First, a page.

FONT - legible at-a-glance. They stay away from cursive-fonts in the game-play fortunately so things are easier to read quickly.
THUMBELINA ACCESSIBILITY - between two thumbs the user can reach everything easily. Sometimes there is a tower placement that is a little too close to the extra-weapons, so that menu frequently rolls out at inappropriate times when you’re trying to select a tower instead. A similar thing can happen with the hero-icon. One of the only UI-problems this game has is that it isn’t super-clear when you’ve selected your hero by accident and then end up accidentally moving them to a different area of the screen.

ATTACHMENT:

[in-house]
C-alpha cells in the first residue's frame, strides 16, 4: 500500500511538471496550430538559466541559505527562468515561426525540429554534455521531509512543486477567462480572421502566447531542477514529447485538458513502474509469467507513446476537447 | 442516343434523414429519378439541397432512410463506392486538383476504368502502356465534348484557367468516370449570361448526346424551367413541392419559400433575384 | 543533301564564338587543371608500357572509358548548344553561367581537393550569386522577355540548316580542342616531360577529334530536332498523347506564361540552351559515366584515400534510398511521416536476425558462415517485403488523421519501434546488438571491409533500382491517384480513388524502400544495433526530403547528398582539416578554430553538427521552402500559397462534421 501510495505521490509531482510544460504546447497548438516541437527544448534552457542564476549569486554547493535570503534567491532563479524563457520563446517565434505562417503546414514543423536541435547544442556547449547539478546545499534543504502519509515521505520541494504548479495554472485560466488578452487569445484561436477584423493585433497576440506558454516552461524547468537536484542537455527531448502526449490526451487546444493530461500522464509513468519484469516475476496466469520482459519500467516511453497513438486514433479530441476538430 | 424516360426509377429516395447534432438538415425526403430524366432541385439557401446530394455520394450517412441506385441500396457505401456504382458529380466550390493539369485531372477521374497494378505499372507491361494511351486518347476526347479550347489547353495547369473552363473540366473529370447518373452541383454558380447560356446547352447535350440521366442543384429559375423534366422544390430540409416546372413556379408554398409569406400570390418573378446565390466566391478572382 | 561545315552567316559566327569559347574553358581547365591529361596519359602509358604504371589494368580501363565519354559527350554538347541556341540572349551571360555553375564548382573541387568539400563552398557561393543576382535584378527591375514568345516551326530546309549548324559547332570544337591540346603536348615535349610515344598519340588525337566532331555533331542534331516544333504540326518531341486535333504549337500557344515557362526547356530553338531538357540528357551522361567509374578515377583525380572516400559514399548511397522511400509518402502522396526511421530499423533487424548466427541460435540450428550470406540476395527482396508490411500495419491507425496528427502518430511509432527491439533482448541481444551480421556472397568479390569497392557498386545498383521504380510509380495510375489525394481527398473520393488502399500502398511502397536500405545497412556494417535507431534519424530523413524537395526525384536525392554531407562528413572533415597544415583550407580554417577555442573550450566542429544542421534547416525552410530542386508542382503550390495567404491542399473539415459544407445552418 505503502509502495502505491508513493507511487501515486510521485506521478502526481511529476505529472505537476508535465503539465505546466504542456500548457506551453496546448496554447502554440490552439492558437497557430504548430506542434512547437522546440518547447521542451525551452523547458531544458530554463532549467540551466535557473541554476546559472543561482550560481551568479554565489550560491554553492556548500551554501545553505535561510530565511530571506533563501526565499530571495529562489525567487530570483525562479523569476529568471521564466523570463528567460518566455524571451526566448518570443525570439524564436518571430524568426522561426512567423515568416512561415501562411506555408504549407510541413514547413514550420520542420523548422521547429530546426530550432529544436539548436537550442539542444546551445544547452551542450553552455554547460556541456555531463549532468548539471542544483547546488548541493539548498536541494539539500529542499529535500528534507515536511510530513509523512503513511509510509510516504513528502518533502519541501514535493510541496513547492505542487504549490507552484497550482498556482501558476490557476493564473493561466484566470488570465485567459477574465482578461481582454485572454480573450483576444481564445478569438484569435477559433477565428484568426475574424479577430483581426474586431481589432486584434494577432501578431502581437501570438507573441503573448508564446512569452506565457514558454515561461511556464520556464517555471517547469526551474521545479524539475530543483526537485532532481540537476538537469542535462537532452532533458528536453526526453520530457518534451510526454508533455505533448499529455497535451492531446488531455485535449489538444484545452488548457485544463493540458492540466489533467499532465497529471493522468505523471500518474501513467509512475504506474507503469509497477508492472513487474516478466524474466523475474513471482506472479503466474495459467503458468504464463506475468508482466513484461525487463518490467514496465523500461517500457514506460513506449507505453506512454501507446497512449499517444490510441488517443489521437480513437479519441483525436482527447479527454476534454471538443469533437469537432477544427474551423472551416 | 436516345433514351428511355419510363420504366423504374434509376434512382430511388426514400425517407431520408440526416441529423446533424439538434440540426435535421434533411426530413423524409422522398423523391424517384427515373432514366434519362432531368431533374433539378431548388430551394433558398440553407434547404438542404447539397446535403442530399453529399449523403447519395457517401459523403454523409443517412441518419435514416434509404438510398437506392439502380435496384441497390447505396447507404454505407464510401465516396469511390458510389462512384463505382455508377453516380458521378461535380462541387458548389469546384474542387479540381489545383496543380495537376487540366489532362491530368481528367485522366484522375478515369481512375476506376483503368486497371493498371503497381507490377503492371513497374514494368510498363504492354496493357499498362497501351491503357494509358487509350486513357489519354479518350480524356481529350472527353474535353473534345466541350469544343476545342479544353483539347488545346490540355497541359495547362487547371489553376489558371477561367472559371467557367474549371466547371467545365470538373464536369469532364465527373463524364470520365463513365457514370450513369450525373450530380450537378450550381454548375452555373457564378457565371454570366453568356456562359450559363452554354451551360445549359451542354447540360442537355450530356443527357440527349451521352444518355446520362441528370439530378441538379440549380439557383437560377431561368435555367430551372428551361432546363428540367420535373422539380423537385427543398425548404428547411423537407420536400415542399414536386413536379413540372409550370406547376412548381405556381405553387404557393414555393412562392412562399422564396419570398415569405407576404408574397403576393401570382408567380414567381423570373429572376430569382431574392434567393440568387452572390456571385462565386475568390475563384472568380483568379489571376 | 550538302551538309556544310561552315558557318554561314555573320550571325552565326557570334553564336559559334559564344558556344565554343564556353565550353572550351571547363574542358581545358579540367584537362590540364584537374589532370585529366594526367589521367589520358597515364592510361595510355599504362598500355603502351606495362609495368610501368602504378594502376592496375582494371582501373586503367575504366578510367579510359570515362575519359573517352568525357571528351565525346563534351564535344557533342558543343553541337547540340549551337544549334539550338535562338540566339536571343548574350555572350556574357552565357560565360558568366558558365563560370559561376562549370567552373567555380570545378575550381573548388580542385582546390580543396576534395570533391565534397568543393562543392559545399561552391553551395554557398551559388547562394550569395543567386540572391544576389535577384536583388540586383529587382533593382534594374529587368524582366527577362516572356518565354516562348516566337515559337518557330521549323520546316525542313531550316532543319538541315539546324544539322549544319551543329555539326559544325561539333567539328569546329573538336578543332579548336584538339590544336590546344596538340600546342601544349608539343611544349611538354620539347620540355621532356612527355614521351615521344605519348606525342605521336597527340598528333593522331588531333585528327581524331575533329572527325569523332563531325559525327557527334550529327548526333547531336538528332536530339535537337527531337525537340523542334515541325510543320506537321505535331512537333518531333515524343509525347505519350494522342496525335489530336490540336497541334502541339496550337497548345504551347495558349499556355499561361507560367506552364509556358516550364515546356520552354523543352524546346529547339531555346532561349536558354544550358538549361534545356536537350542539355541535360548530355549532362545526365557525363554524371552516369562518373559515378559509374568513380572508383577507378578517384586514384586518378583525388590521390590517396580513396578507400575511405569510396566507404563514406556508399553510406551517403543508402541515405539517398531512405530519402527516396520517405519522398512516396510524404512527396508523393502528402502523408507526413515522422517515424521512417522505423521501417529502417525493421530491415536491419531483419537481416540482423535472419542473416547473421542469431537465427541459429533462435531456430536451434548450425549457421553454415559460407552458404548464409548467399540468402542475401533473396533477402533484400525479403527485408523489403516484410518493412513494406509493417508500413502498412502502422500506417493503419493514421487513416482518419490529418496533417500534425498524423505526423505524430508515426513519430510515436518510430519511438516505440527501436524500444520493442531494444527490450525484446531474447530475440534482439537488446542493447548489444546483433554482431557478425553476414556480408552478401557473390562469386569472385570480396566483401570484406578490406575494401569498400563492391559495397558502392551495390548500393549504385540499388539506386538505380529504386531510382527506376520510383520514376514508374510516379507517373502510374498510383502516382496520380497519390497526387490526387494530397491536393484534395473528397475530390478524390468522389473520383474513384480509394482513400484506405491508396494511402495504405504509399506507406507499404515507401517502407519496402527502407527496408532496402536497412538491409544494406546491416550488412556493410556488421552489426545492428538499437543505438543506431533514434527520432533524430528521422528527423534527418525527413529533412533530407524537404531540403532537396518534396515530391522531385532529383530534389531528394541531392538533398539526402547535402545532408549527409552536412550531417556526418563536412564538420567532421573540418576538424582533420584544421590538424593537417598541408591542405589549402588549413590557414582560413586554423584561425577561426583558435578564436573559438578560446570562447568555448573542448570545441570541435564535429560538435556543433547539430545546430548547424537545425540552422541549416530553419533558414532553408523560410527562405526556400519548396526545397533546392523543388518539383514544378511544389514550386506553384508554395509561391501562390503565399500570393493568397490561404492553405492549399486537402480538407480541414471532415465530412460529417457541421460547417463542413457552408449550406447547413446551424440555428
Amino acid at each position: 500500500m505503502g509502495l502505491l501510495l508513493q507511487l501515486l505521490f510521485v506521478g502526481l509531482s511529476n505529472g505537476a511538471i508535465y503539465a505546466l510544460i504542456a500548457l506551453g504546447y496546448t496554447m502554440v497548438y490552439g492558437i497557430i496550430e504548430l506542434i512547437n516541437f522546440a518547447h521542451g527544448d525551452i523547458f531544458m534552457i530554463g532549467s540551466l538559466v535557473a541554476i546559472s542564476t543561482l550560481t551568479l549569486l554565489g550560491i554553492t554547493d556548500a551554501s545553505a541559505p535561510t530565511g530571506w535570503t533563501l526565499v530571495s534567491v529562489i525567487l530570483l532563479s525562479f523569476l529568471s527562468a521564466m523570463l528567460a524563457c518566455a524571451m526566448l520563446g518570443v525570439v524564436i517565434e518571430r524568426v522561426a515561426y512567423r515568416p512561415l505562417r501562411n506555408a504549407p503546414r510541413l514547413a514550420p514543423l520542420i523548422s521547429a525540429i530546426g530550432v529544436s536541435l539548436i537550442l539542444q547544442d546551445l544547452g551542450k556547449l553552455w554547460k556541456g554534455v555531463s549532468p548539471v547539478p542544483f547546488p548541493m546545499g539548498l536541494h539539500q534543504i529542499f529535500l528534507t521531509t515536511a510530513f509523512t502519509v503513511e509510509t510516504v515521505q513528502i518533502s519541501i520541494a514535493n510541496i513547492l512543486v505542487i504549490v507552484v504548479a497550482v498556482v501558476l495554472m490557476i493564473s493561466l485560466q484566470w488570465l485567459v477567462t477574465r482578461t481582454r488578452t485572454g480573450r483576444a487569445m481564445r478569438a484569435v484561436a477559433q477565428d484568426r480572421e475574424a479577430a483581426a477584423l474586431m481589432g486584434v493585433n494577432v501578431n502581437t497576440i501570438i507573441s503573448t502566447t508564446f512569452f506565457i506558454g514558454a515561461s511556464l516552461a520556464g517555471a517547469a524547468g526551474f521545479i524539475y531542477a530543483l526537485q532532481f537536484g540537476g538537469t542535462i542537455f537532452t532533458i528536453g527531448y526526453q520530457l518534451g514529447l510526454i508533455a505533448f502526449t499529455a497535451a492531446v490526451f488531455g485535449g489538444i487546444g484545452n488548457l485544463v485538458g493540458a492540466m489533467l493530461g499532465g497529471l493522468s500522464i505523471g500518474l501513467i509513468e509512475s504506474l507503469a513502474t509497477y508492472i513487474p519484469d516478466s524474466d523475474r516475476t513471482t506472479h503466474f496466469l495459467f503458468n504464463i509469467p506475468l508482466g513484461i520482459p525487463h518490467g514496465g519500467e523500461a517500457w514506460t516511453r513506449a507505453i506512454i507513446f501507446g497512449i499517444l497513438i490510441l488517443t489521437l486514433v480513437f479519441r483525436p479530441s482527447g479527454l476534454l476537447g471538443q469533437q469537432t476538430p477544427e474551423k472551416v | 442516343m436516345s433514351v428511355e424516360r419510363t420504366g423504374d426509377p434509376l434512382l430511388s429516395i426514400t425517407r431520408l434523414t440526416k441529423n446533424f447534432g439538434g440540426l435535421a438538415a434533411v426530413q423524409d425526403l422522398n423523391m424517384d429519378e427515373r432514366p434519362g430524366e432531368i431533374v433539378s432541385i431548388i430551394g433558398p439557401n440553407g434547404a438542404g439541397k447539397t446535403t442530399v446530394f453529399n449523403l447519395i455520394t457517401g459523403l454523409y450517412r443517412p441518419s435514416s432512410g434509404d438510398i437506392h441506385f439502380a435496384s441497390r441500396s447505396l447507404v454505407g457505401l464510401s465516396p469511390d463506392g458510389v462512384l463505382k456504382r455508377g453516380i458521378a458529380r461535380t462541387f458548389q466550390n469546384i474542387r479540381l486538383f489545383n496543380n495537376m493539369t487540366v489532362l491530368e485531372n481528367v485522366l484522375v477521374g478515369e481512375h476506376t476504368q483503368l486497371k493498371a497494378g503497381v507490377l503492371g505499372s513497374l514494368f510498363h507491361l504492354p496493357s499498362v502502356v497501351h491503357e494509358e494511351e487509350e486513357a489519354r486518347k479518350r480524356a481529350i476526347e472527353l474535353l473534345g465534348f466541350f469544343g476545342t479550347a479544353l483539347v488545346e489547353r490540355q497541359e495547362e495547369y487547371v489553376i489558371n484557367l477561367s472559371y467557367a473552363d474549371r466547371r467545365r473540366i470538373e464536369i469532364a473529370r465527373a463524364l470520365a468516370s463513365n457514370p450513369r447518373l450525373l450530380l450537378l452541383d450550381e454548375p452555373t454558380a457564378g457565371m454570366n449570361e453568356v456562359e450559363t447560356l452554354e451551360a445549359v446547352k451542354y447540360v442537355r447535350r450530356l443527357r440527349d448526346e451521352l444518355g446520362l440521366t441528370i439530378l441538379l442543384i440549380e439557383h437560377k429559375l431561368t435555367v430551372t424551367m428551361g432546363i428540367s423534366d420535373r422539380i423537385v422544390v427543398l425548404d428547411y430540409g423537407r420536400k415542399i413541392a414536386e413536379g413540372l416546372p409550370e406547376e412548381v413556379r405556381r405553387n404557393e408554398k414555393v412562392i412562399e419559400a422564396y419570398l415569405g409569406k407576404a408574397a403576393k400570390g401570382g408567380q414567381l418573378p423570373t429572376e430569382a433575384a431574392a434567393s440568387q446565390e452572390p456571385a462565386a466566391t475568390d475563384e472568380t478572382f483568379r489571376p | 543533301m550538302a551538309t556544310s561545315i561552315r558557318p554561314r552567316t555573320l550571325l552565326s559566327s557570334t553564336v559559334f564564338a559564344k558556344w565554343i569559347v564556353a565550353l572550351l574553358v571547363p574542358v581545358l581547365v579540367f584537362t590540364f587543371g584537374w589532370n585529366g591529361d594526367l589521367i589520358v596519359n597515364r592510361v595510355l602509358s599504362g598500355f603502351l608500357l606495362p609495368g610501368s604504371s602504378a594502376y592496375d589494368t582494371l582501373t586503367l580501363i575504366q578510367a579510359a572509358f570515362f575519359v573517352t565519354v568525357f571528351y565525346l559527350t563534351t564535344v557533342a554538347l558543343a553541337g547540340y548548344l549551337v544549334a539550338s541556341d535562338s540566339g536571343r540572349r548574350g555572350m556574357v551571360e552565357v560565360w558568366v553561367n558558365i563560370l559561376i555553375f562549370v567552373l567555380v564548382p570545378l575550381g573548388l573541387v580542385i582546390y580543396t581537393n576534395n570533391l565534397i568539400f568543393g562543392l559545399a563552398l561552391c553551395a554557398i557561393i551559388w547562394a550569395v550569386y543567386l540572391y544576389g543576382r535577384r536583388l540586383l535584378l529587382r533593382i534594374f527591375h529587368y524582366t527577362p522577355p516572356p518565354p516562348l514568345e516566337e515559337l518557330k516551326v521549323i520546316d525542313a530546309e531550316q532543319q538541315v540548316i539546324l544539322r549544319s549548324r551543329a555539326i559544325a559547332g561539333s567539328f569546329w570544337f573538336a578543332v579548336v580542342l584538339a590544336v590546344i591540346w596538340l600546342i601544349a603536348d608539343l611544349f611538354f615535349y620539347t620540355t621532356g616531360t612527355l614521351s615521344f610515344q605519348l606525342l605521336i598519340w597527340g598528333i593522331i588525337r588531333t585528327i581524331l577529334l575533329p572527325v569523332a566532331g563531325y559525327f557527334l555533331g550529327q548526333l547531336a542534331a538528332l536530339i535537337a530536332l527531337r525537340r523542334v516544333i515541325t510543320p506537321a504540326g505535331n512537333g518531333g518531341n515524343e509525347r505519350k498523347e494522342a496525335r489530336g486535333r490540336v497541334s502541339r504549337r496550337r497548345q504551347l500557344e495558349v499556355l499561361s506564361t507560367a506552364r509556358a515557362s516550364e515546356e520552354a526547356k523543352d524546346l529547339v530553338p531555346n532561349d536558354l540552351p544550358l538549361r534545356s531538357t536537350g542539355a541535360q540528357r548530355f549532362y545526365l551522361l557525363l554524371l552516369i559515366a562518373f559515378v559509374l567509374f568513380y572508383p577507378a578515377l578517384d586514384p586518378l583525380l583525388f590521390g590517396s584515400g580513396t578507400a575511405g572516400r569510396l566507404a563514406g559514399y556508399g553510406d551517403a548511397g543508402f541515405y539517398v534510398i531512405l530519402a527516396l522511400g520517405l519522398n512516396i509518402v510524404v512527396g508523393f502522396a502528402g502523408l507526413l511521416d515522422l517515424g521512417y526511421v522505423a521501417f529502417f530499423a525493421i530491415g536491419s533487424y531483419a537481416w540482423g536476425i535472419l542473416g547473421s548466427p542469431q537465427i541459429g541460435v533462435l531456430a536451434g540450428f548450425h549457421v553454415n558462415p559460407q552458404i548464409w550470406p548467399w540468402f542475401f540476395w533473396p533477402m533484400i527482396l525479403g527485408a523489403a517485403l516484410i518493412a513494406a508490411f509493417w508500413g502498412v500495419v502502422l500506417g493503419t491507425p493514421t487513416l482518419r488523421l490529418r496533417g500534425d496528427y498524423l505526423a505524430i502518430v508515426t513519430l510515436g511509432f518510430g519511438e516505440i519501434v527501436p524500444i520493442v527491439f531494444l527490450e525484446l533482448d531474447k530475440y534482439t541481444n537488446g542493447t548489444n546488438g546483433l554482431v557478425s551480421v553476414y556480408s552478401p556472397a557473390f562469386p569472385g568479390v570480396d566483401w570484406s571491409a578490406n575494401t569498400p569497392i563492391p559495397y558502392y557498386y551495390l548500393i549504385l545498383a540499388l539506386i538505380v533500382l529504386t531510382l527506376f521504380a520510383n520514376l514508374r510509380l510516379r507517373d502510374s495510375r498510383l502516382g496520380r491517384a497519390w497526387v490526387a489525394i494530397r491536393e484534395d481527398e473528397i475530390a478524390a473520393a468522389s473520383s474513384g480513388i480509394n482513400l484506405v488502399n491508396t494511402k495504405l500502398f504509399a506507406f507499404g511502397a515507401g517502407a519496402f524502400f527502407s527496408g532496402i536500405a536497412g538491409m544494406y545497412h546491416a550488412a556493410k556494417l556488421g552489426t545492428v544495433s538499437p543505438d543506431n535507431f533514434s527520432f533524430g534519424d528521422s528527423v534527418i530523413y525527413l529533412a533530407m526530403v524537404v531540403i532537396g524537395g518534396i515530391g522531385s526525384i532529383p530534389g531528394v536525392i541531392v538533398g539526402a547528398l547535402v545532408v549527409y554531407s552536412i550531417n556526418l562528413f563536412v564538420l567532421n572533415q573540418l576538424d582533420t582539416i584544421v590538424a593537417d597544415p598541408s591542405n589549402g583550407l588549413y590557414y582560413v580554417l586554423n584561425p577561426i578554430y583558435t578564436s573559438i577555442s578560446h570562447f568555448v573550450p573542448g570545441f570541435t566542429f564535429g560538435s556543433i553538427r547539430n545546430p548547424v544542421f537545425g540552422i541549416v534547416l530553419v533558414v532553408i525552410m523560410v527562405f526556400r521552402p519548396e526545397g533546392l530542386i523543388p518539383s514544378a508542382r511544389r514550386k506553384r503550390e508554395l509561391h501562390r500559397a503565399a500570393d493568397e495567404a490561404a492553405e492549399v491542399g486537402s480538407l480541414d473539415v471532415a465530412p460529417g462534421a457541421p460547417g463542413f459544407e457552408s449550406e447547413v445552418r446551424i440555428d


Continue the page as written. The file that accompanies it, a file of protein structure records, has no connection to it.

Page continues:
UI SUMMARY - A slight speed-up button option through the waves would be nice, but overall the waves have a good pace to them. The key with waves is that you don’t want to frustrate the user with a too-slow intro because when they need to restart they might hesitate at the extra time involved. For the most part, the Kingdom Rush games strikes a good balance. Ironhide Game Studio has an excellent UI setup for mobile and I suspect they know it. As a player who played this to death on both phone and tablet, I will say that on a phone, this game is even more fun, but it's definitely enjoyable and doable on a tablet. They do an excellent job of guiding the player through the various interactions one can make, and the game design eases a player into things so that one actually trusts the game. When levels get difficult, it's challenging because the player trusts that there is order in the game design. It doesn't feel futile and up the gamer gods.